This page is dedicated to the further enhancements that I have done to DominoBotNXT. For more info on the original DominoBotNXT, have a look here.
One of the drawbacks of the original was that due to the 3 motor limit, it had to backup to properly place dominos. This was because the domino-placing component was tied directly to the drive wheels. So, as it drove forward, a domino would make its way to being placed in the holder mechanism. Doing this caused the robot to move forward approx. 4 inches. Since this is too far for domino’s to actually cause any chain reaction, the robot had to move each newly placed domino back to be within 1″ of the last placed one.
Since I’m never really satisfied, I called upon the folks at Mindsensors to try out their newly developed NXT Motor Multiplexer (MotorMux). They gladly provided me with a test unit to try out. The purpose of the NXT MotorMux is to expand the number of available motors by 4, and it uses 1 sensor port to do this. Since the standard NXT software does not have built-in support for I2C messaging (interface to talk to the motors on the sensor port), along came RobotC. RobotC is currently in Beta testing (July 06) but has proven quite useful for this task. With some help from Dick Swan, I was able create the necessary code and logic to talk to the sensor port to control a 4th motor. Its’ purpose – to seperately drive the domino-placement mechanism so that DominoBotNXT does not need to back up. Now, it can place domino’s on the fly while always moving forward. I’ll save the descriptive works and let you watch the video to see it in action.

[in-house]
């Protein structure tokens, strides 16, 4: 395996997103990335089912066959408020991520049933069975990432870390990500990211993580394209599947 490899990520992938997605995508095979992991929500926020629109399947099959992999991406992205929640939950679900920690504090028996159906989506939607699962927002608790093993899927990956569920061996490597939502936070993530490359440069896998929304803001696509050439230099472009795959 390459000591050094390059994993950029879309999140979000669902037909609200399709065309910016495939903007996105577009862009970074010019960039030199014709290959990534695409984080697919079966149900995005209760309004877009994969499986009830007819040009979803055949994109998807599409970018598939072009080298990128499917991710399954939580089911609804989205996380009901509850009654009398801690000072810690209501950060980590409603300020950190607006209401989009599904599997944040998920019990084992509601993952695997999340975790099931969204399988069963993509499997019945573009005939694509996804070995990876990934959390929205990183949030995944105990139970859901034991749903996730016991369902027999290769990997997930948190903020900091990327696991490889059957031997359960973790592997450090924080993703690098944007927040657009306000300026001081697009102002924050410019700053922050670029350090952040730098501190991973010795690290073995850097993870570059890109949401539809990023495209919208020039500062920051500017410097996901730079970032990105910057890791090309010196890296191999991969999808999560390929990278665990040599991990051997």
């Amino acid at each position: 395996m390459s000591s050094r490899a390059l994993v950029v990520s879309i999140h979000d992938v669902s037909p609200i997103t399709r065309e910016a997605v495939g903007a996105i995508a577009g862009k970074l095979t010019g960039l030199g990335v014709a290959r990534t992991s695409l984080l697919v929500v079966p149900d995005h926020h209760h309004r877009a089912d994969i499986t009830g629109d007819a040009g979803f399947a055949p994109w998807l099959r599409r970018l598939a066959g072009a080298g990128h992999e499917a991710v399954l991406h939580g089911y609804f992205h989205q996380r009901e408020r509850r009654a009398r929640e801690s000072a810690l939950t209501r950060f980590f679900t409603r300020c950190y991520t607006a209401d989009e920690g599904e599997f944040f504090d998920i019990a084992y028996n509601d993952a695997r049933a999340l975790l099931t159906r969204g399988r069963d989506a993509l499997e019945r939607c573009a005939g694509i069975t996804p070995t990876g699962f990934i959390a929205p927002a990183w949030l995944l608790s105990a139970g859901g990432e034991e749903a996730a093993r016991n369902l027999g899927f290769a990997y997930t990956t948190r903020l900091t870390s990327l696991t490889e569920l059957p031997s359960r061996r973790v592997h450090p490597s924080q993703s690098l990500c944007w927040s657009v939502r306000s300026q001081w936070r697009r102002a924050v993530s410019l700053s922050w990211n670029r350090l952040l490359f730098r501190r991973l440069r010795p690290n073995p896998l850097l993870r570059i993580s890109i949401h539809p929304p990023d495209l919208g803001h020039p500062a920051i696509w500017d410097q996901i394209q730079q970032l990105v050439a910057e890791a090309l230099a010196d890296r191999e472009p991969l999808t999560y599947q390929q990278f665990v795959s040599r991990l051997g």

The following is an excerpt of the code showing a function used to call on the MotorMux:
//backup domino placer a bit
mmControl(kMotorOnMux, mmReverse, nSpeed);
//float the motor off
mmControl(kMotorOnMux, mmFloat, nSpeed);
// Send the message
sendI2CMsg(kSensorMuxPort, motorMuxMsg , 0);
Close-up of the MotorMux unit and its connector to the NXT motor. Click to enlarge.
A close-up of the path that a domino travels. To the top left is the light sensor used to detect when a domino is depolyed. The domino will fall into the holder unit. Click for a larger image.
Another close-up of the MotorMux. Standard sized mounting holes allow the unit to be mounted to studded or studless Technic beams.
The following shows the configuration / wiring of the MotorMux unit to the NXT. The MotorMux must be powered by an external source (9-12V DC). One NXT sensor port is used to send commands to the MotorMux. From the MotorMux, up to 4 standards electrical wires can be connected to the holes to power 4 motors. In this case, it goes from the MotorMux >> Std. Lego Wire >> Mindsensors Wire Converter >> NXT Wire >> NXT Motor.
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